The Price of Everything Software


(Page 1 of 2)

Sage Software's Ed Kless says his company is actively encouraging resellers to implement value billing. A lot of people think that it's time to toss out billing by the hour-the time and materials approach-in software reselling and go to fixed-fee bids. Larry Schiff thinks it's a very bad idea.

"A friend had a job he didn't want to do so he tossed out a figure of $250,000. He thought that at more than eight grand, the client would run," says Schiff, president of Business Management International, a New York-based reseller of Microsoft Dynamics NAV. "He did more than $900,000 work. They [the client] held him to every inch of it."

Schiff said that fixed fee was popular five years ago, but that talk has died down because so many resellers have had such a bad experience.

Partner Insights

"My personal opinion is that it [fixed fee] shouldn't exist. It creates a lot of problems," says Schiff.

Schiff's opinion is not universal. In fact, pricing technology services is one of those subjects that brings out a wide variety of opinions about what rate-setting system works best

The lack of agreement may stem from one fact pointed out by Peyton Burch, the Houston-based COO of Burch-ERG Consultants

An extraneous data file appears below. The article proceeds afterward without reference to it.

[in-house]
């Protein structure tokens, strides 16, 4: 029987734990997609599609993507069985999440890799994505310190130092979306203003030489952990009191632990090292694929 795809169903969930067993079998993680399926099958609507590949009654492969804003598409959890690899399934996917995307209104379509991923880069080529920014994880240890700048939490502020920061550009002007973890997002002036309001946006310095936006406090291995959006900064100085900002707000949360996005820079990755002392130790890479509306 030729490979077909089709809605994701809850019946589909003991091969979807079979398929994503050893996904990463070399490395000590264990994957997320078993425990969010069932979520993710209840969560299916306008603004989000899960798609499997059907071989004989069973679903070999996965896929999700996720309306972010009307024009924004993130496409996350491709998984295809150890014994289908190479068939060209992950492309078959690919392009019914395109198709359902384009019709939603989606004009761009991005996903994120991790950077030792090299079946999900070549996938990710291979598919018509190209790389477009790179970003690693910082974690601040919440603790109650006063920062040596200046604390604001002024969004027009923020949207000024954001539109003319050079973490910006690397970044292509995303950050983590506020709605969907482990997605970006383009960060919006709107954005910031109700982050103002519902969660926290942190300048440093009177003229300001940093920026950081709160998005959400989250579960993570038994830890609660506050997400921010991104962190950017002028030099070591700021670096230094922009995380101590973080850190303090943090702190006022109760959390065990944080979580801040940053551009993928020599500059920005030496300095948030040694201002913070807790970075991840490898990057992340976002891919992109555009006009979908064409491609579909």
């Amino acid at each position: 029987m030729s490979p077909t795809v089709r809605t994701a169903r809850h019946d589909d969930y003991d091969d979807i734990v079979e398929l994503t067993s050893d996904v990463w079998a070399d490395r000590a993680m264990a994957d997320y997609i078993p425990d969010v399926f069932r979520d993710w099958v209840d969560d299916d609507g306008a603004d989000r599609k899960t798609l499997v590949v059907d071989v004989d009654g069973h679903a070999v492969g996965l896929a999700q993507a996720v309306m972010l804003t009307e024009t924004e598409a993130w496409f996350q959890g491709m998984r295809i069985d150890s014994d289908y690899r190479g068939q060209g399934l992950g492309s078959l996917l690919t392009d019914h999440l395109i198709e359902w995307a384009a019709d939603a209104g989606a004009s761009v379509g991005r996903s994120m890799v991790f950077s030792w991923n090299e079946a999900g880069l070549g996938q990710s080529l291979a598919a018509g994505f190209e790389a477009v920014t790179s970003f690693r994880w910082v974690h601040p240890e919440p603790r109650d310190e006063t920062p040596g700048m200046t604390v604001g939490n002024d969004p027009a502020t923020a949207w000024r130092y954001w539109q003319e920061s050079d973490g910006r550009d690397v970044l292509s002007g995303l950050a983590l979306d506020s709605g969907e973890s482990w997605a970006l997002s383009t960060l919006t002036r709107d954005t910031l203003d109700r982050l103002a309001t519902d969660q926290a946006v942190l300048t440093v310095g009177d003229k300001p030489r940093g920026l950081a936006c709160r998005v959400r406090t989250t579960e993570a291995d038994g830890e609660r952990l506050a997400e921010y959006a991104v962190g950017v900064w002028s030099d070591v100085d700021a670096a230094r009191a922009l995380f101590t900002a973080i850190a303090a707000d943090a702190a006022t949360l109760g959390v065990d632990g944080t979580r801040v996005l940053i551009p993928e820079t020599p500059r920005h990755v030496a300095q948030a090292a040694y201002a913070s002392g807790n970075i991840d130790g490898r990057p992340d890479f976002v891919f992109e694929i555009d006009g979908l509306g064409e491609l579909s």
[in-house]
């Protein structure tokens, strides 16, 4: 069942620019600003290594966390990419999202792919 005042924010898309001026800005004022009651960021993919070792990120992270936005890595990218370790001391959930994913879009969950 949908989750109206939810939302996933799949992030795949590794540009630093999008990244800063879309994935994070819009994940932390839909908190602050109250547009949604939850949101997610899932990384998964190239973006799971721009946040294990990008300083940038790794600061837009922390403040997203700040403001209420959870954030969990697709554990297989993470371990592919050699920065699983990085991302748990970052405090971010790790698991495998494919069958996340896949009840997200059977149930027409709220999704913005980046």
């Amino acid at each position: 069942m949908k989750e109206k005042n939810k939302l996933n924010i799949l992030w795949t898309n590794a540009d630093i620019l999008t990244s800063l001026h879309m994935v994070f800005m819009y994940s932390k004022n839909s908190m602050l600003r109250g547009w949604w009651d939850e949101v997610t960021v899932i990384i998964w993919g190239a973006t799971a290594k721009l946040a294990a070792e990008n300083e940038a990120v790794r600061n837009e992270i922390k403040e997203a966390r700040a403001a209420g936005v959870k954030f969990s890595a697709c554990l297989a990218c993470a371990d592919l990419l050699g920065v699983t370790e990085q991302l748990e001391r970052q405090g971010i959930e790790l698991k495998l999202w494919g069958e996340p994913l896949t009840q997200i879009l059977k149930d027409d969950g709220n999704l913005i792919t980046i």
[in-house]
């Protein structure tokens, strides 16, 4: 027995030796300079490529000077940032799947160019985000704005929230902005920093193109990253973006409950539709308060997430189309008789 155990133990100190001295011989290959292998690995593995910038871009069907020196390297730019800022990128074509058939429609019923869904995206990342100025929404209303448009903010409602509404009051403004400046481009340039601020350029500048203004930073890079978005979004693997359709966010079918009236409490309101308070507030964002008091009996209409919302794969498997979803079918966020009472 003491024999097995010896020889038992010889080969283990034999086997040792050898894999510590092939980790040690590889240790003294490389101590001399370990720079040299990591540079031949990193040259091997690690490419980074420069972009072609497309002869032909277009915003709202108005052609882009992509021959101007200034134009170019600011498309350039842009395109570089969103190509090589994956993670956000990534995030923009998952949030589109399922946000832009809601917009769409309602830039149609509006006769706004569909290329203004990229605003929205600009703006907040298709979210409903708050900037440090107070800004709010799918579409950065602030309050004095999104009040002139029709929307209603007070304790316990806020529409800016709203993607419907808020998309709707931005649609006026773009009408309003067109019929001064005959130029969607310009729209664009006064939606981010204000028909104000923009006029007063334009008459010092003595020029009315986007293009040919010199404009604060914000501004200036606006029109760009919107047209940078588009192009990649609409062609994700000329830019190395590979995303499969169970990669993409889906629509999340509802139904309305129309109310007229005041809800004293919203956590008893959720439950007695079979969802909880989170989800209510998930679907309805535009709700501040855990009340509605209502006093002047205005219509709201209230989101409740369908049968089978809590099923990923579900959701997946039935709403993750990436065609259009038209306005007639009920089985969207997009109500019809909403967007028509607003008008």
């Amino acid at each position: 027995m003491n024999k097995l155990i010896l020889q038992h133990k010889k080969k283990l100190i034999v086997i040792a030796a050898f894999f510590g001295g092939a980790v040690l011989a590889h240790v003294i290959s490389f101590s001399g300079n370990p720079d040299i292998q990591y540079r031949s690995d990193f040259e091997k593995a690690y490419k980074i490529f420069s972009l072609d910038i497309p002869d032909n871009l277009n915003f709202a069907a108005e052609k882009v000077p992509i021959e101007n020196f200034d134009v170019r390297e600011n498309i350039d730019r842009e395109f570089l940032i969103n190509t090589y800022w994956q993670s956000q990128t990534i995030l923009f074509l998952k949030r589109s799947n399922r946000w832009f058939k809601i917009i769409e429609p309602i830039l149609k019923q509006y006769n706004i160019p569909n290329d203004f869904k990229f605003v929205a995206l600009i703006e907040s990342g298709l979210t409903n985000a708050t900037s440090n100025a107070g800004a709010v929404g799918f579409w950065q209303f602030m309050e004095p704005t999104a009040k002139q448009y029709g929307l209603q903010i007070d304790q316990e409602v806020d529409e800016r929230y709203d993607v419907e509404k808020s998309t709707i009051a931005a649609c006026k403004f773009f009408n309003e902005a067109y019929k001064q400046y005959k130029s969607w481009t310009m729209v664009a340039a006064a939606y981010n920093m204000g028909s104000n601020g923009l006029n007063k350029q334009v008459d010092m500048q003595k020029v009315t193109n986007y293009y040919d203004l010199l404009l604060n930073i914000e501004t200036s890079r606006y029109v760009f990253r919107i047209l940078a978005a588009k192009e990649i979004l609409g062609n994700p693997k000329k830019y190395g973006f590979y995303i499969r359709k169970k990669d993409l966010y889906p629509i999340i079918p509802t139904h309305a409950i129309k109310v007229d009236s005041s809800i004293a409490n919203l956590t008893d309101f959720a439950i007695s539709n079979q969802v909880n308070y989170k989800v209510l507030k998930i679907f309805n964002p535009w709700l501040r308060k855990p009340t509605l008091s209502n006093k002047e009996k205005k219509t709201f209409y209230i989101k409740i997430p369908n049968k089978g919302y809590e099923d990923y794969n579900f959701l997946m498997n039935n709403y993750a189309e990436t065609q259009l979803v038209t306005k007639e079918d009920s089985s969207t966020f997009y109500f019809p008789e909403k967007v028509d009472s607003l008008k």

"The reality is that we are at market saturation," says Burch, who sells the Sage Software accounting line. He asks, "Why we continue do our billing on time and materials which is offensive to a customer?"

And it is saturation, Burch says, that is the real problem. In the earlier days of selling financial software, resellers primarily encountered companies that were automating and had no experience with software.

Now, "the market is only switches-you are dealing with people who have gone through the buying cycle at least once," he says. "They are more adept. They are more articulate. They don't want the engagement to go on and on."

Burgum: Customers Like Different Approaches

Does a fixed-fee, hourly rate, or value-bill approach works best for resellers?

That's not the right issue, says Doug Burgum, the senior vice president who heads Microsoft Business Solutions. There is not one approach that fits all customers.